A KMS Driver Arrives For AST Hardware
Written by Michael Larabel in Linux Kernel on 23 April 2012 at 10:02 AM EDT. 6 Comments
A kernel mode-setting (KMS) driver for new hardware has been published.

Red Hat's David Airlie has published an initial KMS driver for AST, the ASpeed Technologies chips found in some servers with graphics capabilities. This driver supports the AST 2000, 2100, 2200, 2150 and 2300 chipsets.

For those not familiar with ASpeed, an eight-year-old company, their AST2300 is described as an "Advanced PCIe Graphics & Remote Management Processor" with 2D video graphics, native PCI Express support, iKVM, DDR2/DDR3 support, and an ARMv9 400MHz processor. The company has made drivers for Red Hat Enterprise Linux 3/4/5/6, SuSE Linux Enterprise Server 9/10/11, Solaris x86, and various flavors of Windows.

With this being a server-oriented graphics chip, the AST KMS driver design is a bit different from the other Linux KMS drivers and it ends up putting the KMS console into system RAM since the video RAM on these chips tend to be low capacity. The driver then does dirty updates to a copy in the video RAM. When user-space sets a new scanout buffer it then forcefully evicts the video RAM console so X can create a frame-buffer using all of the video RAM.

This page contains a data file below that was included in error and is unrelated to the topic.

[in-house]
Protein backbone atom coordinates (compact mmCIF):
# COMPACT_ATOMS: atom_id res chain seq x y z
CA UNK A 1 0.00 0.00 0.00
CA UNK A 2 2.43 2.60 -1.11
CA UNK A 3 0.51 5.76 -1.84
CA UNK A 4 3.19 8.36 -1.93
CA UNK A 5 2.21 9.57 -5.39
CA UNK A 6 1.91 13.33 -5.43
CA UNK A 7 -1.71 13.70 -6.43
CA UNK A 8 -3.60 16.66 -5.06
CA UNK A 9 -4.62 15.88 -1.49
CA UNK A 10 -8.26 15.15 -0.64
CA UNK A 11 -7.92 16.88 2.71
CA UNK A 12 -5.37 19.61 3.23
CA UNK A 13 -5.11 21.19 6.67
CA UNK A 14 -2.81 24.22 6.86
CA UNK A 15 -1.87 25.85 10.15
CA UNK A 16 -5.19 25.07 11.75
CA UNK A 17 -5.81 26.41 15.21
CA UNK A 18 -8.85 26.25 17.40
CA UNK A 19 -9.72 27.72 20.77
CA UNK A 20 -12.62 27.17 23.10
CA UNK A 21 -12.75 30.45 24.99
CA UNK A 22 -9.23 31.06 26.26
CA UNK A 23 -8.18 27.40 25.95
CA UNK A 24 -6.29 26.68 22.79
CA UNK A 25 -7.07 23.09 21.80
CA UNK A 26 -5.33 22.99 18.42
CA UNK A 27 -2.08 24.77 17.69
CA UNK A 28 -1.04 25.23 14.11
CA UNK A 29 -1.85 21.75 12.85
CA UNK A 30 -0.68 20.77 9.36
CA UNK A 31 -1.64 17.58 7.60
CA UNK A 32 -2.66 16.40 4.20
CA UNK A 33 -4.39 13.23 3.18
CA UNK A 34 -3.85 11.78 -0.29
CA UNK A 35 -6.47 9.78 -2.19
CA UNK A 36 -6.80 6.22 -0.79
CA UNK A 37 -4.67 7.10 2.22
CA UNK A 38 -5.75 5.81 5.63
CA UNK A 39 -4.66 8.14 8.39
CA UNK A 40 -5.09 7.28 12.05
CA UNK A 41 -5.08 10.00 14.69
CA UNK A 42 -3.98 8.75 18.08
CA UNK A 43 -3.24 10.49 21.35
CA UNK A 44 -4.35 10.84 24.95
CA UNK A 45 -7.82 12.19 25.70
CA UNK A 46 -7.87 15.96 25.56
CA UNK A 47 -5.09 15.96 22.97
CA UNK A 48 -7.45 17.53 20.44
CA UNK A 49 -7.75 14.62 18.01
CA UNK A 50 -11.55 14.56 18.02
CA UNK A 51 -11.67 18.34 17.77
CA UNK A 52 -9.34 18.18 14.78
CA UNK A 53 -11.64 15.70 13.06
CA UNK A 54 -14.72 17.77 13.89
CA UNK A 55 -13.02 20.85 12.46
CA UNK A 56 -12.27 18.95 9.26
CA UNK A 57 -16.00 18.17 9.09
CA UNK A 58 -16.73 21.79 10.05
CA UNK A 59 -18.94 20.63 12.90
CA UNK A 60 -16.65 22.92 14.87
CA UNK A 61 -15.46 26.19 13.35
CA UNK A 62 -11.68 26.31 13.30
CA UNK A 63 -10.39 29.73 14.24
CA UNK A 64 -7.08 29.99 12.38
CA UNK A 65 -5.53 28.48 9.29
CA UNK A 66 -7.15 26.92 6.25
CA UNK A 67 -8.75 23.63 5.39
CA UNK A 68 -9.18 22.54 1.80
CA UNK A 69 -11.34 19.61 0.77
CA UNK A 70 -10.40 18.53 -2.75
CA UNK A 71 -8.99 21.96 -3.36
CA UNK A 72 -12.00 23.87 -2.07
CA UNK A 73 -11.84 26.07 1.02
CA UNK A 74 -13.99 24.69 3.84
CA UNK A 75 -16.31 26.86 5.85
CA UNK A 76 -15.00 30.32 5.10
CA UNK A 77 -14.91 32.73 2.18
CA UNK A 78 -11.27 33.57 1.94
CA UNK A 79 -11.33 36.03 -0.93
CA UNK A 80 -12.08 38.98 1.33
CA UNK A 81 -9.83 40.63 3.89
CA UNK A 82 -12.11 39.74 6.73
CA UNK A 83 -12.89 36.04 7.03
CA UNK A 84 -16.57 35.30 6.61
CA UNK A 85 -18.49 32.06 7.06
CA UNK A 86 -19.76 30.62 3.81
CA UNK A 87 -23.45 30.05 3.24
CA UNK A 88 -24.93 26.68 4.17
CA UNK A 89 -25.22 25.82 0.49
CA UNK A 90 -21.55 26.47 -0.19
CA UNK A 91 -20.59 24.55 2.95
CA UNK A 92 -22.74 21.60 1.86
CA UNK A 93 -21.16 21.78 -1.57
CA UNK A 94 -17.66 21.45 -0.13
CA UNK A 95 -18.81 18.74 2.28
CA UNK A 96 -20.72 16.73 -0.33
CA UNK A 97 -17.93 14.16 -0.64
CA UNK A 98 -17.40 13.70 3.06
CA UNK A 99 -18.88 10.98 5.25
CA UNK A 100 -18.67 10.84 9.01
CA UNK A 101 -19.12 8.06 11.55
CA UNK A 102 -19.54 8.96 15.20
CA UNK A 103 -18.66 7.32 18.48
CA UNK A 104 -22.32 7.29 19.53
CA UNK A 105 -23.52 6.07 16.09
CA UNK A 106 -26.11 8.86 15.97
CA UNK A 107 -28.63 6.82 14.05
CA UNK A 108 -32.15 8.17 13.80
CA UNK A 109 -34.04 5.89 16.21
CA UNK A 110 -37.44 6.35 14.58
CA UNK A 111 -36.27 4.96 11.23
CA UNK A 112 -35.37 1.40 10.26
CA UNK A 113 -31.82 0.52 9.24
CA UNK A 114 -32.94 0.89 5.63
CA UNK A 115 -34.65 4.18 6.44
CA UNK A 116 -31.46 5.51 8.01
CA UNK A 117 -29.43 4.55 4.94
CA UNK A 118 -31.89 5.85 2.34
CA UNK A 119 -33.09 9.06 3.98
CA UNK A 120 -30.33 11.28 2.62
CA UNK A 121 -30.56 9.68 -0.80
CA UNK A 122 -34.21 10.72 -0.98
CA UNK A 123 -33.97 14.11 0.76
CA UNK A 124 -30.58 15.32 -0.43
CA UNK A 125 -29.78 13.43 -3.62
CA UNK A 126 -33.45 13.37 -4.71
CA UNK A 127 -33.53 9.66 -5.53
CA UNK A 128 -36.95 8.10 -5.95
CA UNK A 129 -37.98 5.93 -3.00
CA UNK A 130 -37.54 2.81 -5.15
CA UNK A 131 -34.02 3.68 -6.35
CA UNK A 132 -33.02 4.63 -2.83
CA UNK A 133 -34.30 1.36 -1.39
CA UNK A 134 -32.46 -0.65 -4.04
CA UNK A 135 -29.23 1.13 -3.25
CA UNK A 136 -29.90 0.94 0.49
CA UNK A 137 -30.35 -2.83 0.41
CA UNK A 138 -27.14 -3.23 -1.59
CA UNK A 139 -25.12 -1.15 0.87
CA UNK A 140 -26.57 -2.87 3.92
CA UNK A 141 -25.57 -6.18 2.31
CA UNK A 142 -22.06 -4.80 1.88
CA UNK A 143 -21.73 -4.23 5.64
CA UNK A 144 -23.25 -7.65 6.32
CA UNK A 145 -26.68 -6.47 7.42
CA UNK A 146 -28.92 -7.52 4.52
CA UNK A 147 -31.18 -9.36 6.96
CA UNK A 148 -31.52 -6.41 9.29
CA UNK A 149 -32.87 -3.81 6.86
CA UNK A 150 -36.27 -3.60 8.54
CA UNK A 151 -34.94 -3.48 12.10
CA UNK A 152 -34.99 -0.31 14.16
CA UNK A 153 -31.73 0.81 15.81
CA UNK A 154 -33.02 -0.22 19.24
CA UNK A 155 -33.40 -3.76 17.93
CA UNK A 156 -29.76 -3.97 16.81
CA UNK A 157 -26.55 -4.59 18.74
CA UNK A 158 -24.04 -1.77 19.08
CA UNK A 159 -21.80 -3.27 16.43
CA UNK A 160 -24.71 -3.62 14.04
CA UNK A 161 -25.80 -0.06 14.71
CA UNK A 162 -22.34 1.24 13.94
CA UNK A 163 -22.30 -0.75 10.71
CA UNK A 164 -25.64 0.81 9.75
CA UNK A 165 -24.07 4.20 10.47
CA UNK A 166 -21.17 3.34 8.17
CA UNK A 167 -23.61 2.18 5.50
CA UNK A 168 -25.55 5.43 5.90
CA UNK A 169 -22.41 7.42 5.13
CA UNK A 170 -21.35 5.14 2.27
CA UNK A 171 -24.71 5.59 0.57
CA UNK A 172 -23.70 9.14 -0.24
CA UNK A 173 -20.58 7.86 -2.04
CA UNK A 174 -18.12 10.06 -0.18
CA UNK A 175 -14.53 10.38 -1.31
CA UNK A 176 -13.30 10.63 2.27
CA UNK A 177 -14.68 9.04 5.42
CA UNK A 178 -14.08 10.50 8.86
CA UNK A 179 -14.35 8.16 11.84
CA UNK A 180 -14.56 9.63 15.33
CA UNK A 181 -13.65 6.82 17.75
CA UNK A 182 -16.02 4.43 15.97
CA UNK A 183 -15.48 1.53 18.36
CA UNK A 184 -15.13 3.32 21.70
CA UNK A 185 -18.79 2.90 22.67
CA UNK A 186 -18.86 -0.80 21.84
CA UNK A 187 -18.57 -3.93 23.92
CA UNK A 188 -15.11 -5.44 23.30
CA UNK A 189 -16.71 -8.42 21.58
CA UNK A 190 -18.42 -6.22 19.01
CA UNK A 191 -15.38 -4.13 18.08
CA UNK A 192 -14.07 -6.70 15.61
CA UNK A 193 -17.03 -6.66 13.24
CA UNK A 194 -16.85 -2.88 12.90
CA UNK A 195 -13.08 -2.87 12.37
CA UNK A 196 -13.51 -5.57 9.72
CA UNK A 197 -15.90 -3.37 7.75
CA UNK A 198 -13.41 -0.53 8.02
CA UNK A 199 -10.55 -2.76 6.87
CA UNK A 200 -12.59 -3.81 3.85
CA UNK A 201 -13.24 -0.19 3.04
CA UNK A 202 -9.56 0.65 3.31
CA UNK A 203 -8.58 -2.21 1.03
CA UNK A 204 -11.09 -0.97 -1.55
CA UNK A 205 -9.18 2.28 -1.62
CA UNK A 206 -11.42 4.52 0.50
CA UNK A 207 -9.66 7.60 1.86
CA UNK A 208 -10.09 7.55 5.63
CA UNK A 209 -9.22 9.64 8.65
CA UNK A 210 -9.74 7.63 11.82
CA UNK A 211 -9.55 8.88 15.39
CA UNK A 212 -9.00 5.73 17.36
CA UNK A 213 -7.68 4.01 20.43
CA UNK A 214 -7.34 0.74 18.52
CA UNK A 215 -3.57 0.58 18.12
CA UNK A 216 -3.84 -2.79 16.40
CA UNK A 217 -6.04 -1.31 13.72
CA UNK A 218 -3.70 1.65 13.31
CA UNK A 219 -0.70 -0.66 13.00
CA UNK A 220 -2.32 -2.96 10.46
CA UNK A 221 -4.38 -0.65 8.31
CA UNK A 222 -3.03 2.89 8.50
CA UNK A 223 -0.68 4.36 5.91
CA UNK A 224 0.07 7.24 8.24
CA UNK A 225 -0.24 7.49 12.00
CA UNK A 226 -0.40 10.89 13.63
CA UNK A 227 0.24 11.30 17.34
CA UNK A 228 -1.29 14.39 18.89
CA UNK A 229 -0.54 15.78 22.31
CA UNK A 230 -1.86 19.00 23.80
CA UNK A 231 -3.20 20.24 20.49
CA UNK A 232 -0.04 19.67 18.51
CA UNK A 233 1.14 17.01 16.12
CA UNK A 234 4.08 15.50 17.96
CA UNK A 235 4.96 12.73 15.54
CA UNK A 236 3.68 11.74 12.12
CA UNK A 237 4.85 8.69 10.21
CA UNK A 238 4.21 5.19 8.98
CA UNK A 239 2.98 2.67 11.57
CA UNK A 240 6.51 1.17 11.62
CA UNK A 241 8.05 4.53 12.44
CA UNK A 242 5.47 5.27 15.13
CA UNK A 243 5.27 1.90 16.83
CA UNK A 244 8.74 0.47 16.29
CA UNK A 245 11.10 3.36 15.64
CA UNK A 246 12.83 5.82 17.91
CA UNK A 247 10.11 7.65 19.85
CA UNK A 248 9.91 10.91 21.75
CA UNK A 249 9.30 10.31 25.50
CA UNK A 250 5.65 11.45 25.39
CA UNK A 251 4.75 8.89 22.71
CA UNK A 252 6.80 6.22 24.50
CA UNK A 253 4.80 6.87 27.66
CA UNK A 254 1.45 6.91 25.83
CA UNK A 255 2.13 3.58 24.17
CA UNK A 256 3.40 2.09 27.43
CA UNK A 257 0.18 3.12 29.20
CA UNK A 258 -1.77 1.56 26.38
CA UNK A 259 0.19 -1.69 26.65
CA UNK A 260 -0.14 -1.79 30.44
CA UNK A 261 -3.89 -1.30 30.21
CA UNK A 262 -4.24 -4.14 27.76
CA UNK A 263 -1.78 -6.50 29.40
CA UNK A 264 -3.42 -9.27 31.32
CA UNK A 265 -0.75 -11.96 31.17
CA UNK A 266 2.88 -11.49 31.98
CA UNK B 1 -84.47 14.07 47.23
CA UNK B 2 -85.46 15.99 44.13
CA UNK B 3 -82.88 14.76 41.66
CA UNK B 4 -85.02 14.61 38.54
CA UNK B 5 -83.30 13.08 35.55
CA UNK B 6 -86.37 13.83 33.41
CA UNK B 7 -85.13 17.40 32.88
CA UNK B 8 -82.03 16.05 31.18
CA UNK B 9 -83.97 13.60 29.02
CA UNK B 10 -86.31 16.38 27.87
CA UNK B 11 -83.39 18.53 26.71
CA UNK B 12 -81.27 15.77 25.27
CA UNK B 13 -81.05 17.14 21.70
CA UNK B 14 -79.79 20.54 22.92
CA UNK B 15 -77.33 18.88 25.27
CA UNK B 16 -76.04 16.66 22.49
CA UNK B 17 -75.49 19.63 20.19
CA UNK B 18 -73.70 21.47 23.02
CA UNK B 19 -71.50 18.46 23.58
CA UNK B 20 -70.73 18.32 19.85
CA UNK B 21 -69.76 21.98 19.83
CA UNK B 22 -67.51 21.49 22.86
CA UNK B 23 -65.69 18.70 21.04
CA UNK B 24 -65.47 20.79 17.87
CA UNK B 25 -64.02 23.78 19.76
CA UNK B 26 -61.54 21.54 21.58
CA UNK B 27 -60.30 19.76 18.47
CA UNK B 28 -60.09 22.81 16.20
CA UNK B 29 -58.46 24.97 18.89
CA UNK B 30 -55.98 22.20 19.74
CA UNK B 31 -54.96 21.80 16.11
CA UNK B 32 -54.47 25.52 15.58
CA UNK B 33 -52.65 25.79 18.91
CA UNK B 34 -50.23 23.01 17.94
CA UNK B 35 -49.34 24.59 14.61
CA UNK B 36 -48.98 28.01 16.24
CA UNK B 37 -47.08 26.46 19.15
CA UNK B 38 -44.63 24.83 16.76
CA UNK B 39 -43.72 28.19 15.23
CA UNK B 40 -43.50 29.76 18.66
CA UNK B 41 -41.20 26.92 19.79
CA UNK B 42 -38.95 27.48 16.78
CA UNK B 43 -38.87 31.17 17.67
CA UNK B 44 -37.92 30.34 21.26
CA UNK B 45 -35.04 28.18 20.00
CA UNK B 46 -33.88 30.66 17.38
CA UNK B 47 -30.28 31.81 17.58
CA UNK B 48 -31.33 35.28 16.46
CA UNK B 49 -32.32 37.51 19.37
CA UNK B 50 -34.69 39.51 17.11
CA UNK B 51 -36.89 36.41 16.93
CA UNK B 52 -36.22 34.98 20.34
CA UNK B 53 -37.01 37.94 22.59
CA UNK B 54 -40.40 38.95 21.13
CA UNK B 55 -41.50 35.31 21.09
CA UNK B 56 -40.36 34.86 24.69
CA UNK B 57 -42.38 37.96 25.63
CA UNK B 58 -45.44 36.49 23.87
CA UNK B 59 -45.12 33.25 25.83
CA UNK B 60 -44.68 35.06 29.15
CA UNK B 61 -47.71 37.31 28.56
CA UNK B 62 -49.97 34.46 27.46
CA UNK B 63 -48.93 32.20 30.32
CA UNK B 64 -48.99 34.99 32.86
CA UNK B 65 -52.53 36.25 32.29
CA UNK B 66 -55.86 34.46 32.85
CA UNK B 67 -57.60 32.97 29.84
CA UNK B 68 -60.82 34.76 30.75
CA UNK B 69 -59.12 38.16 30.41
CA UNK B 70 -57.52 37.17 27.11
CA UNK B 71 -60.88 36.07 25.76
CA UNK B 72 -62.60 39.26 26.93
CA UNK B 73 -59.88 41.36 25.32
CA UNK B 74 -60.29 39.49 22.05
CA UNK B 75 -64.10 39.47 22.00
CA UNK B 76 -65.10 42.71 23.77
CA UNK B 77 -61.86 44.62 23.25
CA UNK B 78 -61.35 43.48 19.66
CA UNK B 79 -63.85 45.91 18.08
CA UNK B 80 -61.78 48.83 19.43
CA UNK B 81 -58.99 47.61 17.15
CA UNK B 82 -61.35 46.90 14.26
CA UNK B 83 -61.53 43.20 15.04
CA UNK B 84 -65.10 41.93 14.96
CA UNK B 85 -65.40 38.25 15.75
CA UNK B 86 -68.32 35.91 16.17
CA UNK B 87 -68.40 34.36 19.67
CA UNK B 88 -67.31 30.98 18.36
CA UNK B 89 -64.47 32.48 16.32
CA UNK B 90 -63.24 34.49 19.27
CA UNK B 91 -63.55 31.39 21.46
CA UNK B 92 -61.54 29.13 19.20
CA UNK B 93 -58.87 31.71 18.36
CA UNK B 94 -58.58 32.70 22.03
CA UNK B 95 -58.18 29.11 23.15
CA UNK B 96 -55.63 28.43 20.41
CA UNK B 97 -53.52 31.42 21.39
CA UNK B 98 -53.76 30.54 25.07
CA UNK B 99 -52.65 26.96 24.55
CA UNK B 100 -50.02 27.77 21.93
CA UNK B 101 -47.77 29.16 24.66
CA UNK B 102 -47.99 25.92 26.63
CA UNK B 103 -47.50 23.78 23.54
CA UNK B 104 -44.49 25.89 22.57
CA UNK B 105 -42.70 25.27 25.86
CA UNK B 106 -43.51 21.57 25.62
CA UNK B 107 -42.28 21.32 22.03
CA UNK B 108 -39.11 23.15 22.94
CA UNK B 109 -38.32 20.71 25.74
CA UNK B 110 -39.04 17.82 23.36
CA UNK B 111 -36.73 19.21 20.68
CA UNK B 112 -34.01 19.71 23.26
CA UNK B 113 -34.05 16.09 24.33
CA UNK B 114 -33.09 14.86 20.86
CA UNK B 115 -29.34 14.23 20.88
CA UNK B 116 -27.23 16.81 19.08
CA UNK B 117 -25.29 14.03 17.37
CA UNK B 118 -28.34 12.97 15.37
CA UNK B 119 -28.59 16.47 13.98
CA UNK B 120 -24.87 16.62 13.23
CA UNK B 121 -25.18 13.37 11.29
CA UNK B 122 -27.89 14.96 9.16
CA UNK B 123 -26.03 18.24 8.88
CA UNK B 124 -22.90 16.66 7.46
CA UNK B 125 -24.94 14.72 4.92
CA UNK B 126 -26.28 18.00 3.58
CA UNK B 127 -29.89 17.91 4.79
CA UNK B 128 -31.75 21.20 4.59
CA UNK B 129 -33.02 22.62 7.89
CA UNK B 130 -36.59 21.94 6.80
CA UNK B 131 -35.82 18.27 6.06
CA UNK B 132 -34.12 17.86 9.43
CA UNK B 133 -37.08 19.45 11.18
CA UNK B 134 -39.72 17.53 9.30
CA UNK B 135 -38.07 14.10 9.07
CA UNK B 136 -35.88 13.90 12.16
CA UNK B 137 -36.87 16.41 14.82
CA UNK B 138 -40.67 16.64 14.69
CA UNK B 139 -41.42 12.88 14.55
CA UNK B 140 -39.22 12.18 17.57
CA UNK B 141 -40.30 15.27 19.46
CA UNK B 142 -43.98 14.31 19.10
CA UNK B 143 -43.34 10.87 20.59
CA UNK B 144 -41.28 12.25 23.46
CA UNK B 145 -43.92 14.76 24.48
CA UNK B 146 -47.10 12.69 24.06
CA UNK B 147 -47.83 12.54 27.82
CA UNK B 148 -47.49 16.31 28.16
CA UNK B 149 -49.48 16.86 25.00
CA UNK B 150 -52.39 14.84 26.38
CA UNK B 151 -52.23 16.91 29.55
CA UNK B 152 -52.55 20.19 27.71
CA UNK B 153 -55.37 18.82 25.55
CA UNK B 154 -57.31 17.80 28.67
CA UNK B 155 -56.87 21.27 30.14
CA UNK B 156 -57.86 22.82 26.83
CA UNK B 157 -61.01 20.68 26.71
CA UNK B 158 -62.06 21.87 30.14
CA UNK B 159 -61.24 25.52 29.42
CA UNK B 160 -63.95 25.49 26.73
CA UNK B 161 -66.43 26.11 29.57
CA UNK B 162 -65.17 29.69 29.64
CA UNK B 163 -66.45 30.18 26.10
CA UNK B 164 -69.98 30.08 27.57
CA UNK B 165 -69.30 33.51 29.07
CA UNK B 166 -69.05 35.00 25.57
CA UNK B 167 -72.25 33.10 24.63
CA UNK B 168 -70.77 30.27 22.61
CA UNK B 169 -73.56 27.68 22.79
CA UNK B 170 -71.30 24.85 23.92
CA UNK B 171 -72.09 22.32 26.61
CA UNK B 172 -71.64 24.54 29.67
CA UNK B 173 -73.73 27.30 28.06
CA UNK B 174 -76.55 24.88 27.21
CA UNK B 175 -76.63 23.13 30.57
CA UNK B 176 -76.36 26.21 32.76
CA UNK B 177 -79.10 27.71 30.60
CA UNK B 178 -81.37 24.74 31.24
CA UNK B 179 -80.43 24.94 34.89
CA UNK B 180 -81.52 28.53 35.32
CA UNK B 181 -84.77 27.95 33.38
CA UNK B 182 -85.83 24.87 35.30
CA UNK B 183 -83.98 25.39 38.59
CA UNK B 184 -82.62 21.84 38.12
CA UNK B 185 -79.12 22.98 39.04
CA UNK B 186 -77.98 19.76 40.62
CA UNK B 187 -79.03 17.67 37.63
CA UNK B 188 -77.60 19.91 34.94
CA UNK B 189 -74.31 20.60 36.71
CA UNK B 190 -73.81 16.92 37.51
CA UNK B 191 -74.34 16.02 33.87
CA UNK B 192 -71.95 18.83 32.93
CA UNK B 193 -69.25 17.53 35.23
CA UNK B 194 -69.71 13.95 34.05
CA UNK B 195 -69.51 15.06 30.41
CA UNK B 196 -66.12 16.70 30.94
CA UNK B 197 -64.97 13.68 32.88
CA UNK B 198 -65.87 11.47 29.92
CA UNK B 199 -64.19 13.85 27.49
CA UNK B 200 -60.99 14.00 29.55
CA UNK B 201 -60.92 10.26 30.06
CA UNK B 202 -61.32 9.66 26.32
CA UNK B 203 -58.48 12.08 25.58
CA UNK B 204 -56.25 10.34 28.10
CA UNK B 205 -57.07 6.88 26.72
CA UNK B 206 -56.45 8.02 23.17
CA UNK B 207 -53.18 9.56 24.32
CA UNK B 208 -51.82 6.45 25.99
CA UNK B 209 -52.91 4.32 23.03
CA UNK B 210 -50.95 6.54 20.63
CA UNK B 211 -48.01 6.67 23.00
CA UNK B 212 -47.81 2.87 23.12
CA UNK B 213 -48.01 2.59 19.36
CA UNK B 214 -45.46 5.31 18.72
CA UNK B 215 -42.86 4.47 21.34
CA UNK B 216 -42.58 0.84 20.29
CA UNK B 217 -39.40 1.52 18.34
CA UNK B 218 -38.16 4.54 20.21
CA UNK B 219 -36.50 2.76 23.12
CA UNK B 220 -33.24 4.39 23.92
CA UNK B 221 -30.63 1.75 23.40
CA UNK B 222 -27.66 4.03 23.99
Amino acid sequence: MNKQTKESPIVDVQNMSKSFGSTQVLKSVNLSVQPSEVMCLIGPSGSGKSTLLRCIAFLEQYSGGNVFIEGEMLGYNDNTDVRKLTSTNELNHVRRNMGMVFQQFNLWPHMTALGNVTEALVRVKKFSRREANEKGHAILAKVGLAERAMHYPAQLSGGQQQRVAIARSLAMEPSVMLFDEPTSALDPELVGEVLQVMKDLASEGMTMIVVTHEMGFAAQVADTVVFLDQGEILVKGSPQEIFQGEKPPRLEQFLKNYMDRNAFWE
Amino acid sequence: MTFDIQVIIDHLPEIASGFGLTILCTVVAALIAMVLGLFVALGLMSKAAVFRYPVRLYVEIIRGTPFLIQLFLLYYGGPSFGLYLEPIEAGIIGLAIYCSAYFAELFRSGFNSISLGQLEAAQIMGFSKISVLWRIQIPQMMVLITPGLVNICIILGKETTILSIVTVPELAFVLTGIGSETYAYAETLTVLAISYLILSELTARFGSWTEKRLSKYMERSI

The AST DRM/KMS driver is using TTM for video memory management.

There isn't going to be a user-space driver for the ASpeed hardware but rather this driver is intended to go with the xf86-video-modesetting DDX driver.

This new ASpeed KMS driver by David Airlie measures in at just over 3,200 lines of code. David Airlie worked on this driver as part of his development efforts for Red Hat so presumably they'll be looking to get this pulled into the mainline tree, likely for the Linux 3.5 kernel.

This initial ASpeed KMS driver can be found for now on dri-devel.

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Michael Larabel is the principal author of Phoronix.com and founded the site in 2004 with a focus on enriching the Linux hardware experience. Michael has written more than 10,000 articles covering the state of Linux hardware support, Linux performance, graphics drivers, and other topics. Michael is also the lead developer of the Phoronix Test Suite, Phoromatic, and OpenBenchmarking.org automated benchmarking software. He can be followed via Twitter or contacted via MichaelLarabel.com.

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